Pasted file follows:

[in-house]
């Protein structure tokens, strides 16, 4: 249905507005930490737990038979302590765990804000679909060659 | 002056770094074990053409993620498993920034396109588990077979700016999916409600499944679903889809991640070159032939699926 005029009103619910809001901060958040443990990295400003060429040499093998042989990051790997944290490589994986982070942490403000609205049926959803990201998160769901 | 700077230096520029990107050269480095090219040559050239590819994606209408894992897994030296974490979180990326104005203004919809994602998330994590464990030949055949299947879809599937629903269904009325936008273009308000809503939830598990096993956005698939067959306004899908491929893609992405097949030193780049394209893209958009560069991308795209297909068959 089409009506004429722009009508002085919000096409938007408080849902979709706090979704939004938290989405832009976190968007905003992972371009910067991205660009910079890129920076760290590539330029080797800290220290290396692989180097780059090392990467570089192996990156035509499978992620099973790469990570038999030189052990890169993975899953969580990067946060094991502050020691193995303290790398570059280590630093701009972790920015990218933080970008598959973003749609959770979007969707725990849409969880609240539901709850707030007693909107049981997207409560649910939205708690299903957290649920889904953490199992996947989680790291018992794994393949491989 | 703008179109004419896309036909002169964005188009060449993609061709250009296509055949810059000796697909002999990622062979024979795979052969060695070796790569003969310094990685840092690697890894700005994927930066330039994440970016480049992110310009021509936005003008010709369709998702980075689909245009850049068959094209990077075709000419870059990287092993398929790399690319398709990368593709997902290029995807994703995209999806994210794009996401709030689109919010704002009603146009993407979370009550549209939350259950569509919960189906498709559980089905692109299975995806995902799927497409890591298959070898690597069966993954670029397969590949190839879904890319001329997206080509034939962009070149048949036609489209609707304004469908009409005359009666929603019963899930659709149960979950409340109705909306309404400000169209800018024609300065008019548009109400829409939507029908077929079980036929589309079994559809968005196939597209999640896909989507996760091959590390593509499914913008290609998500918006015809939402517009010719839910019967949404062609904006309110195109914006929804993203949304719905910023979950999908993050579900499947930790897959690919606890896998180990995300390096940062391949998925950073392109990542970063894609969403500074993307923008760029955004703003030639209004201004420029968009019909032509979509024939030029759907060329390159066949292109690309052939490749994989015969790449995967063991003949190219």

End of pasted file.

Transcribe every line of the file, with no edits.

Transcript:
[in-house]
């Protein structure tokens, strides 16, 4: 249905507005930490737990038979302590765990804000679909060659 | 002056770094074990053409993620498993920034396109588990077979700016999916409600499944679903889809991640070159032939699926 005029009103619910809001901060958040443990990295400003060429040499093998042989990051790997944290490589994986982070942490403000609205049926959803990201998160769901 | 700077230096520029990107050269480095090219040559050239590819994606209408894992897994030296974490979180990326104005203004919809994602998330994590464990030949055949299947879809599937629903269904009325936008273009308000809503939830598990096993956005698939067959306004899908491929893609992405097949030193780049394209893209958009560069991308795209297909068959 089409009506004429722009009508002085919000096409938007408080849902979709706090979704939004938290989405832009976190968007905003992972371009910067991205660009910079890129920076760290590539330029080797800290220290290396692989180097780059090392990467570089192996990156035509499978992620099973790469990570038999030189052990890169993975899953969580990067946060094991502050020691193995303290790398570059280590630093701009972790920015990218933080970008598959973003749609959770979007969707725990849409969880609240539901709850707030007693909107049981997207409560649910939205708690299903957290649920889904953490199992996947989680790291018992794994393949491989 | 703008179109004419896309036909002169964005188009060449993609061709250009296509055949810059000796697909002999990622062979024979795979052969060695070796790569003969310094990685840092690697890894700005994927930066330039994440970016480049992110310009021509936005003008010709369709998702980075689909245009850049068959094209990077075709000419870059990287092993398929790399690319398709990368593709997902290029995807994703995209999806994210794009996401709030689109919010704002009603146009993407979370009550549209939350259950569509919960189906498709559980089905692109299975995806995902799927497409890591298959070898690597069966993954670029397969590949190839879904890319001329997206080509034939962009070149048949036609489209609707304004469908009409005359009666929603019963899930659709149960979950409340109705909306309404400000169209800018024609300065008019548009109400829409939507029908077929079980036929589309079994559809968005196939597209999640896909989507996760091959590390593509499914913008290609998500918006015809939402517009010719839910019967949404062609904006309110195109914006929804993203949304719905910023979950999908993050579900499947930790897959690919606890896998180990995300390096940062391949998925950073392109990542970063894609969403500074993307923008760029955004703003030639209004201004420029968009019909032509979509024939030029759907060329390159066949292109690309052939490749994989015969790449995967063991003949190219």